There are a lot of things I order less often from restaurants just because they're so easy to do at home - steak, most breakfast options, many other pasta options, and just about anything barbecued. When I do order these it's because I'm either out with other people or I just don't want to clean up the kitchen after the meal.

Chefguy
01-18-2014, 03:56 PM
Good home-fries, or whatever you call breakfast potatoes, take a long time to cook; some would argue at least 12 hours because you must use baked potatoes left over from the night before. I seldom make them at home.



I make them fresh. Cut them up and fry them in some oil or bacon fat. Takes about 15 minutes or so. That said, this morning I used some leftover braised red potatoes (http://www.americastestkitchen.com/recipes/7384-braised-red-potatoes-with-lemon-and-chives). Cut them up and fried them, topped with a couple of medium eggs; excellent. I don't like using leftover russets because they tend to fall apart. Reds are waxier and hold together better.

aceplace57
01-18-2014, 04:06 PM
My wife and I always go out for fried chicken. It's so messy to cook at home. You have to wash the chicken, cut it up, flour it. The stove gets splattered, and the walls too. Popeyes is just as good. Why make a mess at home?

I never object to eating any food at a restaurant. A deli sandwich or hamburger can easily be made at home but I enjoy them at restaurants too.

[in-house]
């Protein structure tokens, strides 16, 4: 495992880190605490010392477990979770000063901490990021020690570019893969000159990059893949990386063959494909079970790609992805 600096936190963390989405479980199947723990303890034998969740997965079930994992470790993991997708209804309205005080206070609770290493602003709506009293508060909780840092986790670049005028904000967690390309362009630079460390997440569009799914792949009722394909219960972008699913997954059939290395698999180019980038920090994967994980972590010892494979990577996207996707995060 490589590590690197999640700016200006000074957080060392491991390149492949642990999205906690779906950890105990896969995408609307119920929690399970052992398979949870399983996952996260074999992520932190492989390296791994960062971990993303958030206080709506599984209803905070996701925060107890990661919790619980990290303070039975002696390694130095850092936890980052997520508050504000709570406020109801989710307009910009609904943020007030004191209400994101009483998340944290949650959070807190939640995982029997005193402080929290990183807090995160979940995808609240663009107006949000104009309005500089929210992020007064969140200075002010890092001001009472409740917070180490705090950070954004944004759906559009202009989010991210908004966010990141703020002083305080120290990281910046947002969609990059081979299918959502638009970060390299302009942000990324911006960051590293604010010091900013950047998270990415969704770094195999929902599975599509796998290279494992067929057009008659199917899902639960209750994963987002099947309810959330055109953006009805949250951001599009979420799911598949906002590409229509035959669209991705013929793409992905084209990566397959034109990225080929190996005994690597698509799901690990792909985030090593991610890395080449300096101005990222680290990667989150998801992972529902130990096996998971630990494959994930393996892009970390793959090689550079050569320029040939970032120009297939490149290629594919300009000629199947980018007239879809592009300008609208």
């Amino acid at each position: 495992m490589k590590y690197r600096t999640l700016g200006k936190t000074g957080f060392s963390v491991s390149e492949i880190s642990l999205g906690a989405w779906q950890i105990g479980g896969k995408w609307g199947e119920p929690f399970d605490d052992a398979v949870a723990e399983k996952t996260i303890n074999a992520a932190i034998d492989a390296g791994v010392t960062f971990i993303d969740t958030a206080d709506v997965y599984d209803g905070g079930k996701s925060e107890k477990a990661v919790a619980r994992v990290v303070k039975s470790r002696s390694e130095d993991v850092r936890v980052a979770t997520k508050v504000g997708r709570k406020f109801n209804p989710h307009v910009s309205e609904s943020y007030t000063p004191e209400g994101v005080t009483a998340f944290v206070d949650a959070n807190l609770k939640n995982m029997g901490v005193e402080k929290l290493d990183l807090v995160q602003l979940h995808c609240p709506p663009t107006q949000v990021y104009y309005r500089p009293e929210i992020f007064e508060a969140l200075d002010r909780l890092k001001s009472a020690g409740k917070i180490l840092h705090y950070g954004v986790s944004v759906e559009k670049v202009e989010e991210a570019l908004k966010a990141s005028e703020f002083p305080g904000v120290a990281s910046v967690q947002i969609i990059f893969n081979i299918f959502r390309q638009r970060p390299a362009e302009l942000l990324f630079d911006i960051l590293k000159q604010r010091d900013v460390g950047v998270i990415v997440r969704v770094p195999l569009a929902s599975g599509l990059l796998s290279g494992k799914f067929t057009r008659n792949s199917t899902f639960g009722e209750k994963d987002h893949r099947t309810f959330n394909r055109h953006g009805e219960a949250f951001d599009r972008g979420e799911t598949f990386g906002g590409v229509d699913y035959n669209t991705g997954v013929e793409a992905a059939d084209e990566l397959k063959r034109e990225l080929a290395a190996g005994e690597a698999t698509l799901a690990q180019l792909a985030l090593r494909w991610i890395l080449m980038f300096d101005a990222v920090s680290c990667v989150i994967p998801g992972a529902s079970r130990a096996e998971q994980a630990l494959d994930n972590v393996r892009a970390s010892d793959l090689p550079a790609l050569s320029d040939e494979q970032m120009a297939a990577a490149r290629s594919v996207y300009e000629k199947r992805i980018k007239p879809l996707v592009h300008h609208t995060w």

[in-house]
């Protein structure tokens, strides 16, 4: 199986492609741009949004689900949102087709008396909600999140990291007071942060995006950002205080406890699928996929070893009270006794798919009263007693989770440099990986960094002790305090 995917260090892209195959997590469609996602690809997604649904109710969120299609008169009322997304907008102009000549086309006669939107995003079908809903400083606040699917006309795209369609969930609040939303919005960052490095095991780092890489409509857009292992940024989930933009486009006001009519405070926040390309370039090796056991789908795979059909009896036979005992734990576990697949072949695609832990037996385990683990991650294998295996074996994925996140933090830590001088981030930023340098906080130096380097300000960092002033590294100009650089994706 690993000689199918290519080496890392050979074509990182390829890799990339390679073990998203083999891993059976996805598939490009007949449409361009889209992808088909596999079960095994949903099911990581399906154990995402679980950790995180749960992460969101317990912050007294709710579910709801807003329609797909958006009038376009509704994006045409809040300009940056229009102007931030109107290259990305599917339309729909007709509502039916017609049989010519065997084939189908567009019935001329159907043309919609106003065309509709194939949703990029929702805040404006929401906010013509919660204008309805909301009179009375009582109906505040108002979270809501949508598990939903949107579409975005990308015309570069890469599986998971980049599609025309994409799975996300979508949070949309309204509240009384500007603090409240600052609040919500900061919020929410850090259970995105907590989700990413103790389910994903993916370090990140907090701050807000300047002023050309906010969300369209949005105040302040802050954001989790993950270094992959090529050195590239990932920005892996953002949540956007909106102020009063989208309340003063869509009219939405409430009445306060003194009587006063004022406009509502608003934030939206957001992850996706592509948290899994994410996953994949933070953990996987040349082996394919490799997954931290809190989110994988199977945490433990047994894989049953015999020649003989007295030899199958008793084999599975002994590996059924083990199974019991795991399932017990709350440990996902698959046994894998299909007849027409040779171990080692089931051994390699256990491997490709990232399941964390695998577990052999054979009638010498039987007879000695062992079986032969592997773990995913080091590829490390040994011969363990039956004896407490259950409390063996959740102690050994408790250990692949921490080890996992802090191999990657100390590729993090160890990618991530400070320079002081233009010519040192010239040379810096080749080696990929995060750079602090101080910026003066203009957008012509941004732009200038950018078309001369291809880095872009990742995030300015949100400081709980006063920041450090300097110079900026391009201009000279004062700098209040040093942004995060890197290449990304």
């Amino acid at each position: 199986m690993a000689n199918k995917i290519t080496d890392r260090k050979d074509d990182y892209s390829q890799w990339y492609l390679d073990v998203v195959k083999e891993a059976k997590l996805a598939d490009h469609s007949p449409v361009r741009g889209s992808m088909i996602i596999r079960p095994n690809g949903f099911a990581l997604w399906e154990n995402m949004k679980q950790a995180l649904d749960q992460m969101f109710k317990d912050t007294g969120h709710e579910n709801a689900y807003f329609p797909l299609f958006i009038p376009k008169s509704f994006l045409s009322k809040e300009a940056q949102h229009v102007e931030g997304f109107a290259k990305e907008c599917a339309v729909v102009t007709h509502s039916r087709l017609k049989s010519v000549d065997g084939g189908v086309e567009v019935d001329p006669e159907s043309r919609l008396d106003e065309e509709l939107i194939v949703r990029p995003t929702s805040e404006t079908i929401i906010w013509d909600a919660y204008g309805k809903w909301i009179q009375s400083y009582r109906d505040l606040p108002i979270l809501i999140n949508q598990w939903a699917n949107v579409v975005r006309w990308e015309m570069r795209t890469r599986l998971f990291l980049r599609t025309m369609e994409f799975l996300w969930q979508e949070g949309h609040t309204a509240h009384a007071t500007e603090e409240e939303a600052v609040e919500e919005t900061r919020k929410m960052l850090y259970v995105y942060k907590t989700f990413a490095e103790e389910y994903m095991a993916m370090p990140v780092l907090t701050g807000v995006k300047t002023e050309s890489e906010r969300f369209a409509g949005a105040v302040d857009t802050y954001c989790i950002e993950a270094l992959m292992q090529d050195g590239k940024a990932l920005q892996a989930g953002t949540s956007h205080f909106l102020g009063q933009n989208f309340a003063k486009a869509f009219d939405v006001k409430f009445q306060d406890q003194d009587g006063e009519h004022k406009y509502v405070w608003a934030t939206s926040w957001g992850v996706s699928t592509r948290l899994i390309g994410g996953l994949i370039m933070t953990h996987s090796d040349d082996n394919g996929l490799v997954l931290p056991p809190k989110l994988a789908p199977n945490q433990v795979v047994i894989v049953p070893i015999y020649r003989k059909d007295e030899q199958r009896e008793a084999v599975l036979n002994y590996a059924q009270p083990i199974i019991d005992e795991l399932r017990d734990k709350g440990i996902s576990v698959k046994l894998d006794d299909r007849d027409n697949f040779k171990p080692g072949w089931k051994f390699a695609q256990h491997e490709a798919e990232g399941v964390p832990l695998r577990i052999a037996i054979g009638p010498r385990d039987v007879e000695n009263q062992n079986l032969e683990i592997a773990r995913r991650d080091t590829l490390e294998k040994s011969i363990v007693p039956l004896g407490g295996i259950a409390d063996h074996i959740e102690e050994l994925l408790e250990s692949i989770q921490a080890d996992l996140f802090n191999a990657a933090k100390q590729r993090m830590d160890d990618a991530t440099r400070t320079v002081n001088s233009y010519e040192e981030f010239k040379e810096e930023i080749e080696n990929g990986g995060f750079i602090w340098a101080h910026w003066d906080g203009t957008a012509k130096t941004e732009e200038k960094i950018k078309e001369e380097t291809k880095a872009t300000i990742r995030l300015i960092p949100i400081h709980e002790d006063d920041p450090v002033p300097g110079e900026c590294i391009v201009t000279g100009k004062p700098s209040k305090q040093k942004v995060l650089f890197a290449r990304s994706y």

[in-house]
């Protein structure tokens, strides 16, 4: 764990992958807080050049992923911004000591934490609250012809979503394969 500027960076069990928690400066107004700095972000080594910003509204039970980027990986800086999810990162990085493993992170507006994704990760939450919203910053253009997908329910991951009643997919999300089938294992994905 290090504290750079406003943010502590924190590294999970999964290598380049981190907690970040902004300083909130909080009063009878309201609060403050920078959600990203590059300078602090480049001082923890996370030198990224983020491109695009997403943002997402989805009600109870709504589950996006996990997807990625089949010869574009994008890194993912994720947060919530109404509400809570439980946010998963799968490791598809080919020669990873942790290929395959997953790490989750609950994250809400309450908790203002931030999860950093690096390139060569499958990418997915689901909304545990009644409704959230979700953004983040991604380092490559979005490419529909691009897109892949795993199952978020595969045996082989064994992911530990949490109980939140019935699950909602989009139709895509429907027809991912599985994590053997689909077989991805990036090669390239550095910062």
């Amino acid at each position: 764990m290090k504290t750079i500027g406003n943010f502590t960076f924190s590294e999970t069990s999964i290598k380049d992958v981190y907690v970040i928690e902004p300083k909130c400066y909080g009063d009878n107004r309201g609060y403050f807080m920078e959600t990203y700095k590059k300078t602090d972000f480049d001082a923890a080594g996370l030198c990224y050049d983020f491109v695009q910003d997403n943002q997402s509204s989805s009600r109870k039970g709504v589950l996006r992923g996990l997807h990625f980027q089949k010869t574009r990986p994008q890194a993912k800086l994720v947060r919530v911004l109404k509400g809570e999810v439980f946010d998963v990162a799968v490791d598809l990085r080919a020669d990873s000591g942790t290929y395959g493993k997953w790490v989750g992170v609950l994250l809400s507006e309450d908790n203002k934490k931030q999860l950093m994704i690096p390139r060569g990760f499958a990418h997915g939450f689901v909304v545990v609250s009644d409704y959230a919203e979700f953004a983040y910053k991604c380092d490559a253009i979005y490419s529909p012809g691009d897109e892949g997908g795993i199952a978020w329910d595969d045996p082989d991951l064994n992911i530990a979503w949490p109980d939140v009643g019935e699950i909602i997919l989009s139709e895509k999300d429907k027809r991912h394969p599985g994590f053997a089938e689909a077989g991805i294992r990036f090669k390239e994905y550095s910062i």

The only food I never order at a restaurant is soup. I'm convinced the restaurant opens a can just like I do at home. I'm not paying restaurant prices for soup.

silenus
01-18-2014, 04:28 PM
The only food I never order at a restaurant is soup. I'm convinced the restaurant opens a can just like I do at home. I'm not paying restaurant prices for soup.

You've never been to our local Thai place, that's for sure. Every day there is a different soup, made from scratch and tasting like heaven.

CrazyCatLady
01-18-2014, 04:51 PM
The only food I never order at a restaurant is soup. I'm convinced the restaurant opens a can just like I do at home. I'm not paying restaurant prices for soup.

Nah, they don't open a can like you do at home. They thaw a brick. Seriously. Soup base (concentrate, like the stuff you get in a can of Campbells) comes frozen in bricks. You thaw it out, add water or milk, and heat it up.

aceplace57
01-18-2014, 05:09 PM
Sams Club has some really good soups in plastic containers. They can be eaten immediately or frozen.

I might order it if I knew for sure a restaurant made soup from scratch. But it's rare these days to find a place that does. That frozen soup base saves the restaurant too much time.

Face Intentionally Left Blank
01-18-2014, 05:29 PM
I used to go to a restaurant specifically to eat their spaghetti. It was an Italian place that made the noodles and sauce from scratch. Their sauce was a thick, garlic-y, not-sweet orgasm on the tongue, with Parmesan cheese grated and melted on top. The people running it grew old and couldn't get enough family to take over the business, so they closed. :(

I should look into duplicating it, but I'm sure it would be FAR more effort than simply doctoring store-bought sauce. Still, maybe on special occasions. . .

theR
01-18-2014, 06:00 PM
There is a restaurant I go to in Culver City, almost every time that I'm there, because the pasta is truly amazing. You can't make it. I can't make it. It's handmade, hand rolled, hand cut, mostly styles that you almost never see anywhere, cooked to perfection with just the right toppings, never with tomato sauce.

Now, Olive Garden, I can agree on not ordering that kind of pasta in a restaurant. Or just stay away from Olive Garden and the like.